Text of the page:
The change in regulatory focus is not just a Canadian trend. 

In its 2020 paper A Regtech Manifesto: Redesigning Financial Regulation for the Digital Age, U.S. nonprofit Alliance for Innovative Regulation argues that there needs to be an “urgent redesign of the financial regulatory system to convert it from an analog approach to a “digitally native” framework – that is, to a system that will be rebuilt from scratch, over time, to leverage new digital technologies that can make regulation better, faster and cheaper, all at once.”

The report warned the financial system is changing dramatically and the regulatory system needs to keep pace. “The single most critical force that is driving all this change is the digitization of information.”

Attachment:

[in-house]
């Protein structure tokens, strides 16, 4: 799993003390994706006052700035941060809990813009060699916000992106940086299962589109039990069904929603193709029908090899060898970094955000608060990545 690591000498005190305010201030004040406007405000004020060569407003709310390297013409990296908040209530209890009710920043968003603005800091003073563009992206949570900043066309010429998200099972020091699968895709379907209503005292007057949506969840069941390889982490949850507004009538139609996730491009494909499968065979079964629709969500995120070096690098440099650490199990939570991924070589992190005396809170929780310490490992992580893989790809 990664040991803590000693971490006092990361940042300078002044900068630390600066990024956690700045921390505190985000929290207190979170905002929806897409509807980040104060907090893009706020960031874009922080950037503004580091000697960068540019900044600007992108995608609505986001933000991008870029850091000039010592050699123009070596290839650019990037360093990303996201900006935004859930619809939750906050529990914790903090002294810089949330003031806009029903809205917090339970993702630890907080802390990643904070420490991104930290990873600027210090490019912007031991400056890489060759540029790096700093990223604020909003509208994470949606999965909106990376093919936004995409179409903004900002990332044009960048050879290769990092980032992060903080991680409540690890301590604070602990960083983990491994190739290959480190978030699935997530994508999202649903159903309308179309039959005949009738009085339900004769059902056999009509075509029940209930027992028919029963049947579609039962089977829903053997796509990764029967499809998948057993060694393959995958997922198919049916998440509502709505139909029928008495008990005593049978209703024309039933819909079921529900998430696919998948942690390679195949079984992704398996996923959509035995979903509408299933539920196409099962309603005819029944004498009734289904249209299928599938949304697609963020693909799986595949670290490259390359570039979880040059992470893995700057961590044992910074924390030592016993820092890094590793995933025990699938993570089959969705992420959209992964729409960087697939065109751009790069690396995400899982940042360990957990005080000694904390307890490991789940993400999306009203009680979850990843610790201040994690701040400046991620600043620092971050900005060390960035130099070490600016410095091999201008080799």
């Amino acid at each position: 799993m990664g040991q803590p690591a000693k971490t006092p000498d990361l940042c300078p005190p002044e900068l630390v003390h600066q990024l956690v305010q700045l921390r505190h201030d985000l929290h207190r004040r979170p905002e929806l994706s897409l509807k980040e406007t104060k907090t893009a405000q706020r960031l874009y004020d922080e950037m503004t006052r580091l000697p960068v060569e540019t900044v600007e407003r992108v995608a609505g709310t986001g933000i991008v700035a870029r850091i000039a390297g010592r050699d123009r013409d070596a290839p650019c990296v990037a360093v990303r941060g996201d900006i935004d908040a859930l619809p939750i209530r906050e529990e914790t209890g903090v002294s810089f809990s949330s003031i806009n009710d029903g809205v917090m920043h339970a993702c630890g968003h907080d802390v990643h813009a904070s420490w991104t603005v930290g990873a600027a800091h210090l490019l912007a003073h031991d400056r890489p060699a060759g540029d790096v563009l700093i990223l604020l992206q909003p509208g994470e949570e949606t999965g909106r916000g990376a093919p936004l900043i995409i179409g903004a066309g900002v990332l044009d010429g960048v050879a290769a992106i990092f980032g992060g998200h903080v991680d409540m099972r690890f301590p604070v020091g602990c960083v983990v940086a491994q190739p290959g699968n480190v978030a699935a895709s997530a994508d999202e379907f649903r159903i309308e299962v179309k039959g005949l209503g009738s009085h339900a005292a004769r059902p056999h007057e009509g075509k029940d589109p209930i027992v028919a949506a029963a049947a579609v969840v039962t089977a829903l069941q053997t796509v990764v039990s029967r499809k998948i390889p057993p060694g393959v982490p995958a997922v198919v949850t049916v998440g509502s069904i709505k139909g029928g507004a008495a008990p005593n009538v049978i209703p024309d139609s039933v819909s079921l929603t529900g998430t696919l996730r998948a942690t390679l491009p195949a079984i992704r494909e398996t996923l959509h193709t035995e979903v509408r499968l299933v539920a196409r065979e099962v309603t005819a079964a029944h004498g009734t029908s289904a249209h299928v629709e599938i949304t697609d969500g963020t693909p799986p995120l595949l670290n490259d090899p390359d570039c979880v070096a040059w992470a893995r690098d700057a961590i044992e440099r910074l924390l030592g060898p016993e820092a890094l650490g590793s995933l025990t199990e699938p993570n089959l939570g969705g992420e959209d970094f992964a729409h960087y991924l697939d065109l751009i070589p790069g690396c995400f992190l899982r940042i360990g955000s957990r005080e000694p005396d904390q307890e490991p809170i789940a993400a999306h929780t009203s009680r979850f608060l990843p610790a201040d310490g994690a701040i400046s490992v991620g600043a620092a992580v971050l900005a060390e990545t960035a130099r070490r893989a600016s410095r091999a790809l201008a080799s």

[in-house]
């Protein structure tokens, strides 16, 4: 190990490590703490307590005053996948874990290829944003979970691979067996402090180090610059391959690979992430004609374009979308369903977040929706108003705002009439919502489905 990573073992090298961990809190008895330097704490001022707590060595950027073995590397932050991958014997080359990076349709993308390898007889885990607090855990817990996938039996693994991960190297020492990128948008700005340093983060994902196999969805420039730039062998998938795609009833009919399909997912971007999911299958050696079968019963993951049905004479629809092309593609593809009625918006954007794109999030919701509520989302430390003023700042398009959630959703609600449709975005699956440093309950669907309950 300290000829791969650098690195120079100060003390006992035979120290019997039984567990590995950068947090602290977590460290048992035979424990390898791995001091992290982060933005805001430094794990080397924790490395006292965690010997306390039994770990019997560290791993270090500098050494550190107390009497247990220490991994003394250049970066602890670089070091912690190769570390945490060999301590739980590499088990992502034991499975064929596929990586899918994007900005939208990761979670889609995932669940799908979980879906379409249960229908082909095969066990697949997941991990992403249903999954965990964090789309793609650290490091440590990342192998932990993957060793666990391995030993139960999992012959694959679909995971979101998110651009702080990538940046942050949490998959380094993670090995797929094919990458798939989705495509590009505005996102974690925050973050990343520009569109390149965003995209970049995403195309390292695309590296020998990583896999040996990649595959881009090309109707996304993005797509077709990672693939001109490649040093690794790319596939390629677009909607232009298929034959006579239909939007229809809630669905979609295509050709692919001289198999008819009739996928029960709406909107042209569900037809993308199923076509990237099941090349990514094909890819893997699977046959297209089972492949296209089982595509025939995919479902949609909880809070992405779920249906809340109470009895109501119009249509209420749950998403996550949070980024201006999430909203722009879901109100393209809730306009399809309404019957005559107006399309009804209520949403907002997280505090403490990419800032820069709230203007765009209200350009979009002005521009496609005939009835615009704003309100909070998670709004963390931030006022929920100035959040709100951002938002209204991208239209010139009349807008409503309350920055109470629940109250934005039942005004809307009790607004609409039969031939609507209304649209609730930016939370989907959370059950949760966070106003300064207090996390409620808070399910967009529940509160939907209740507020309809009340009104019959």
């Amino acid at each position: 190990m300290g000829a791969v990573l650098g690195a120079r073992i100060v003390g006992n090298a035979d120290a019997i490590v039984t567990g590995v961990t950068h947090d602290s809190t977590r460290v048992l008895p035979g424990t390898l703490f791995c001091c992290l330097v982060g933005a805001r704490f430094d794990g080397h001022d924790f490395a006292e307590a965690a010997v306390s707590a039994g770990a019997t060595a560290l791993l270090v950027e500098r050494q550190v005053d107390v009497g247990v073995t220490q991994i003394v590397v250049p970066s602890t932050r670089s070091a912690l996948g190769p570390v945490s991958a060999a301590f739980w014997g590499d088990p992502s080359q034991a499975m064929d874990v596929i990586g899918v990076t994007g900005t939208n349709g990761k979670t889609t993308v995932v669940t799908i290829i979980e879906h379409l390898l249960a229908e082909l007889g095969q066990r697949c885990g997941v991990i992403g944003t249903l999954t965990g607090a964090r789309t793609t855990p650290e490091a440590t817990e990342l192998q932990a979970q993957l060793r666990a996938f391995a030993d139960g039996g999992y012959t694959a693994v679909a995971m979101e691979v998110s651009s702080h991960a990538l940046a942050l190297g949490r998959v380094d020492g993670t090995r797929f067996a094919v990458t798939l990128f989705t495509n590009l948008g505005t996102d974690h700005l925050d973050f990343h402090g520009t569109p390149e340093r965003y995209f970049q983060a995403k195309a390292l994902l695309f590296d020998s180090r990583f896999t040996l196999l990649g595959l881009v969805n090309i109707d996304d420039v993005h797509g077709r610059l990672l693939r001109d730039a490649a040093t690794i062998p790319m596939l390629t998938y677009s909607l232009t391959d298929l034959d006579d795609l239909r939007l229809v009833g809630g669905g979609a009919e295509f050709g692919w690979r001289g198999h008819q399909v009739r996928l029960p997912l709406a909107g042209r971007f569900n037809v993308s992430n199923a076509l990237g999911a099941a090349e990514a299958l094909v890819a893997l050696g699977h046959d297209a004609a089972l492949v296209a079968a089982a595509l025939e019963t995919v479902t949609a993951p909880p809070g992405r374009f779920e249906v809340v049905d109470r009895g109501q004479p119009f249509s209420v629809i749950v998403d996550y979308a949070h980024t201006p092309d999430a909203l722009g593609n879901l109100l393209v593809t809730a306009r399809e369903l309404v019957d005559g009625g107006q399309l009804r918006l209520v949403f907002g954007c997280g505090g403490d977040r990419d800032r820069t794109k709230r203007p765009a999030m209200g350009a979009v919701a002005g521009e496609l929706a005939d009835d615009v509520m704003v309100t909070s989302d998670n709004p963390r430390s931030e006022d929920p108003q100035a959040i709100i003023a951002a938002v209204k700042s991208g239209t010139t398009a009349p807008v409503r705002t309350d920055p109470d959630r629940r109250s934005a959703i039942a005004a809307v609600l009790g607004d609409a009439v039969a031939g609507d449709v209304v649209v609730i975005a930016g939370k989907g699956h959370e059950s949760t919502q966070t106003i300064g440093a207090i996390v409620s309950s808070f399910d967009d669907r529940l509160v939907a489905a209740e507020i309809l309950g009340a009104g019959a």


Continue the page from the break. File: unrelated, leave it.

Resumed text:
The report noted there are two trends that regulators must contend with: 

“One trend is the explosion in the volume of information generated by and about the financial system. The second is the sharp acceleration in the pace of change. Both trends present unprecedented challenges for regulators.”

Need to Use AI

The report also indicates regulators must turn to AI to keep pace with the mountain of data they face. “They will need to see and understand the full set of information, rather than relying on data sampling and summary reports. They will need to see it in real time, not in periodically submitted reports that lag months behind the present day. They will need new tools that enable them to respond quickly to information and indicators.”